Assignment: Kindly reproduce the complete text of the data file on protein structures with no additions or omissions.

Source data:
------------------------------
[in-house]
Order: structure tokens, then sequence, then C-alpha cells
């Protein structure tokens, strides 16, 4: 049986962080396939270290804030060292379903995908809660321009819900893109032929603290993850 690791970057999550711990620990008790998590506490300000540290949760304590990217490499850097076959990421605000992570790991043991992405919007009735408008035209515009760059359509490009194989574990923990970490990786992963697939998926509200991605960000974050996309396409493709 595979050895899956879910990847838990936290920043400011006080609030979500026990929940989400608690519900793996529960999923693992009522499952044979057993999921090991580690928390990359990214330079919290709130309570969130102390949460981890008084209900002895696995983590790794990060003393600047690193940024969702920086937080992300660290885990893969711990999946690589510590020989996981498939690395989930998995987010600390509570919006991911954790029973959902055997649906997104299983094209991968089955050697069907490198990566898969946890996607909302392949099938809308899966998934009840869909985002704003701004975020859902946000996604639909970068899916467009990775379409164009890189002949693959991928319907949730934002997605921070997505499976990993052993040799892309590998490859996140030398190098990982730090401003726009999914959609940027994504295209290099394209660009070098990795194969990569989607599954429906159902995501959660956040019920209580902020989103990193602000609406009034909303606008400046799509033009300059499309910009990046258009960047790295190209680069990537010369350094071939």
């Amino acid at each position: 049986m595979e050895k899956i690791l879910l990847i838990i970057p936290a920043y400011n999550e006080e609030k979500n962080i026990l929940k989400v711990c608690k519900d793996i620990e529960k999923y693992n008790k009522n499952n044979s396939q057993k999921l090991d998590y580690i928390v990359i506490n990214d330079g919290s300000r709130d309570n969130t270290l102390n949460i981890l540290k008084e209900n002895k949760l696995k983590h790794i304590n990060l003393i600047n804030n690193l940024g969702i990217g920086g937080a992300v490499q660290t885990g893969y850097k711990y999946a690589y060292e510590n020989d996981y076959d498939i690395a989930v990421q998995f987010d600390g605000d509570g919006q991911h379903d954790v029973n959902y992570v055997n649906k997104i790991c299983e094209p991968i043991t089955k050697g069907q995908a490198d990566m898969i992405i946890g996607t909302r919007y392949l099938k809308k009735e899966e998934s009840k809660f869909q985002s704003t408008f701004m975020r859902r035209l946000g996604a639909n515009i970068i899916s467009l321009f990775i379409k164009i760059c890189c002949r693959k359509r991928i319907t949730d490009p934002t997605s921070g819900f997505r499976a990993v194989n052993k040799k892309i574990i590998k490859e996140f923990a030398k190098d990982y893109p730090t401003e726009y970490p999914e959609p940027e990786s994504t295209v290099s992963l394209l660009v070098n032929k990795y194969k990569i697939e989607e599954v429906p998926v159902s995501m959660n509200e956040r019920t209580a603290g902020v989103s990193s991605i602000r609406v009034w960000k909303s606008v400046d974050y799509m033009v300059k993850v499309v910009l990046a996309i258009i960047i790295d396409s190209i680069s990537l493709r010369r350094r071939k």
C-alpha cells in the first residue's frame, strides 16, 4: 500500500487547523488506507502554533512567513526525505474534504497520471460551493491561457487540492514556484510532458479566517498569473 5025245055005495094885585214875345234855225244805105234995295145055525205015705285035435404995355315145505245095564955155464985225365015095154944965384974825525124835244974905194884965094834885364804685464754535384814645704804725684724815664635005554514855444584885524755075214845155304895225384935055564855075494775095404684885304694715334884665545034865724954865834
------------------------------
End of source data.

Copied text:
[in-house]
Order: structure tokens, then sequence, then C-alpha cells
């Protein structure tokens, strides 16, 4: 049986962080396939270290804030060292379903995908809660321009819900893109032929603290993850 690791970057999550711990620990008790998590506490300000540290949760304590990217490499850097076959990421605000992570790991043991992405919007009735408008035209515009760059359509490009194989574990923990970490990786992963697939998926509200991605960000974050996309396409493709 595979050895899956879910990847838990936290920043400011006080609030979500026990929940989400608690519900793996529960999923693992009522499952044979057993999921090991580690928390990359990214330079919290709130309570969130102390949460981890008084209900002895696995983590790794990060003393600047690193940024969702920086937080992300660290885990893969711990999946690589510590020989996981498939690395989930998995987010600390509570919006991911954790029973959902055997649906997104299983094209991968089955050697069907490198990566898969946890996607909302392949099938809308899966998934009840869909985002704003701004975020859902946000996604639909970068899916467009990775379409164009890189002949693959991928319907949730934002997605921070997505499976990993052993040799892309590998490859996140030398190098990982730090401003726009999914959609940027994504295209290099394209660009070098990795194969990569989607599954429906159902995501959660956040019920209580902020989103990193602000609406009034909303606008400046799509033009300059499309910009990046258009960047790295190209680069990537010369350094071939």
């Amino acid at each position: 049986m595979e050895k899956i690791l879910l990847i838990i970057p936290a920043y400011n999550e006080e609030k979500n962080i026990l929940k989400v711990c608690k519900d793996i620990e529960k999923y693992n008790k009522n499952n044979s396939q057993k999921l090991d998590y580690i928390v990359i506490n990214d330079g919290s300000r709130d309570n969130t270290l102390n949460i981890l540290k008084e209900n002895k949760l696995k983590h790794i304590n990060l003393i600047n804030n690193l940024g969702i990217g920086g937080a992300v490499q660290t885990g893969y850097k711990y999946a690589y060292e510590n020989d996981y076959d498939i690395a989930v990421q998995f987010d600390g605000d509570g919006q991911h379903d954790v029973n959902y992570v055997n649906k997104i790991c299983e094209p991968i043991t089955k050697g069907q995908a490198d990566m898969i992405i946890g996607t909302r919007y392949l099938k809308k009735e899966e998934s009840k809660f869909q985002s704003t408008f701004m975020r859902r035209l946000g996604a639909n515009i970068i899916s467009l321009f990775i379409k164009i760059c890189c002949r693959k359509r991928i319907t949730d490009p934002t997605s921070g819900f997505r499976a990993v194989n052993k040799k892309i574990i590998k490859e996140f923990a030398k190098d990982y893109p730090t401003e726009y970490p999914e959609p940027e990786s994504t295209v290099s992963l394209l660009v070098n032929k990795y194969k990569i697939e989607e599954v429906p998926v159902s995501m959660n509200e956040r019920t209580a603290g902020v989103s990193s991605i602000r609406v009034w960000k909303s606008v400046d974050y799509m033009v300059k993850v499309v910009l990046a996309i258009i960047i790295d396409s190209i680069s990537l493709r010369r350094r071939k």
C-alpha cells in the first residue's frame, strides 16, 4: 500500500487547523488506507502554533512567513526525505474534504497520471460551493491561457487540492514556484510532458479566517498569473 5025245055005495094885585214875345234855225244805105234995295145055525205015705285035435404995355315145505245095564955155464985225365015095154944965384974825525124835244974905194884965094834885364804685464754535384814645704804725684724815664635005554514855444584885524755075214845155304895225384935055564855075494775095404684885304694715334884665545034865724954865834